Let’s be honest, no one wants to have their bike stolen. Least of all if it’s a brand spanking new and not so cheap carbon beauty that you’ve barely even ridden. So if the worst has happened, wait for the disbelief to settle, the knot in the stomach to ease up, and let’s get cracking on getting your bike back.

Report incident to the police

First and foremost, if you’re bike has been stolen, we highly recommend getting straight onto the police to report the incident. This is not only to speed up getting your bike back, but also should you need to make a claim with your insurance company, most have a limit from the incident, to when you need to report it.

We offer a 30 day deadline to report the theft to police. Also, with every Bikmo Plus policy we offer as standard a free DNA + forensic coding system worth £30 which means that the police will be able to identify the owner of a bike and get it back to them swiftly.

Spread the word online

Whether it’s social media, online forums or your blog, get the word out there that your bike has been stolen. Remember to include pictures as well as a detailed description, asking friends and family to share the post.

The more people that are aware of your bike being nicked, the more likely you are to get in back.

Search for CCTV visibility

So obviously you know where the bike was taken from, but do you know if there’s CCTV covering that area? It may well be that the whole theft has been caught on camera.

You might have to do some sweet talking in order for a business to let you view their CCTV, but if you break it down for them, and include the times they’re looking between, they may show a little more willing.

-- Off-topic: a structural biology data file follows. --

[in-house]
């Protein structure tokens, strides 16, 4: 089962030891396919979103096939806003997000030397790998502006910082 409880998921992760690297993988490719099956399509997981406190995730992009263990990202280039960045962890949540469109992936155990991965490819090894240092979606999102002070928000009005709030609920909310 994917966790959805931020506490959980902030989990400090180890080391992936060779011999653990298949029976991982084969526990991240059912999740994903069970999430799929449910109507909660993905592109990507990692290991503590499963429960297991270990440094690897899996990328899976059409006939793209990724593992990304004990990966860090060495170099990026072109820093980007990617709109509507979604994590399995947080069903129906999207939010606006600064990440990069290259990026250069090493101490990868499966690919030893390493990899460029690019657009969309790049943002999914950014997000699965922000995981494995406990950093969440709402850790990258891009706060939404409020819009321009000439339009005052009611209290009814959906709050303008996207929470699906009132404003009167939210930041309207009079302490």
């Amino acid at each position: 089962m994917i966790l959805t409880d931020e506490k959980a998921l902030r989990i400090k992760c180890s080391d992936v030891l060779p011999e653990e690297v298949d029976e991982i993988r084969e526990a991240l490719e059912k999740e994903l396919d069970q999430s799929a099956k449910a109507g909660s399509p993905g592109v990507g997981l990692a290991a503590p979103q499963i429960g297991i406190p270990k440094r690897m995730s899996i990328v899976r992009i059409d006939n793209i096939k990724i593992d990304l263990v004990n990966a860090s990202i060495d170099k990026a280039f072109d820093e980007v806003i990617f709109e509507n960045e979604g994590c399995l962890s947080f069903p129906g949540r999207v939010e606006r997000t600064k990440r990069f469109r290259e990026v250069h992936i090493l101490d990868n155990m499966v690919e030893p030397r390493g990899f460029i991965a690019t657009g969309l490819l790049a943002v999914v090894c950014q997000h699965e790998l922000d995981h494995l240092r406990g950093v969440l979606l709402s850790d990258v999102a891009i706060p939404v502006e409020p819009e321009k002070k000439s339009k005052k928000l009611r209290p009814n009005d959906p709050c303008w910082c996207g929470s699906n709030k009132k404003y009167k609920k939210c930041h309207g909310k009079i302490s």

Go for a walk around your area

Taking a walk around your local area is worthwhile for two reasons. The first is, hopefully a walk will make that gut sinking feeling subside. The second reason is, it’s likely the bike is still close by within the first 24 hours of it being stolen. Think flea markets, car-boot sales, local pawn shops or popular bike racks in the local area.

Many thieves will steal a bike only to then lock it up shortly after, thinking that this will reduce the chances of them being caught with the bike in their possession.

Set up as many online alerts as you can

Google Alerts will trace any post which includes your key word search, which is useful should your beloved bike find itself on eBay, Gumtree or some other online selling platform. Find That Bike is a great site which lists all bikes which have been put up online that day.

Spread the word locally

Print out a load of flyers and get them out to local businesses, bike shops, cycling coffee shops as well as local flea markets. The flyers should include the make/model/colour and the crime reference number.

If there is a story relating to the bike, for example you completed a charity challenge bike ride or it’s of particularly high value, it wouldn’t hurt seeing if your local paper might be interested to run a story.

Keep an eye out in your local area

Bike thieves will often sell the bike as fast as they can, and it’s not unusual for the bike to pass through several hands before someone starts using it again. It’s then not unusual for the bike to be seen in the area that it was originally taken from.

Don’t give up hope

You might be feeling as though you’ve lost hope in all of humanity, but there have been countless cases where bikes have ended up back in the hands of their owners.

It was only recently that the owner of an ex-Team Sky Pinarello Dogma 2 had his bike returned to him by an honest cyclist who had, unbeknownst to him, purchased the stolen bike.

See, faith returned? Good luck!

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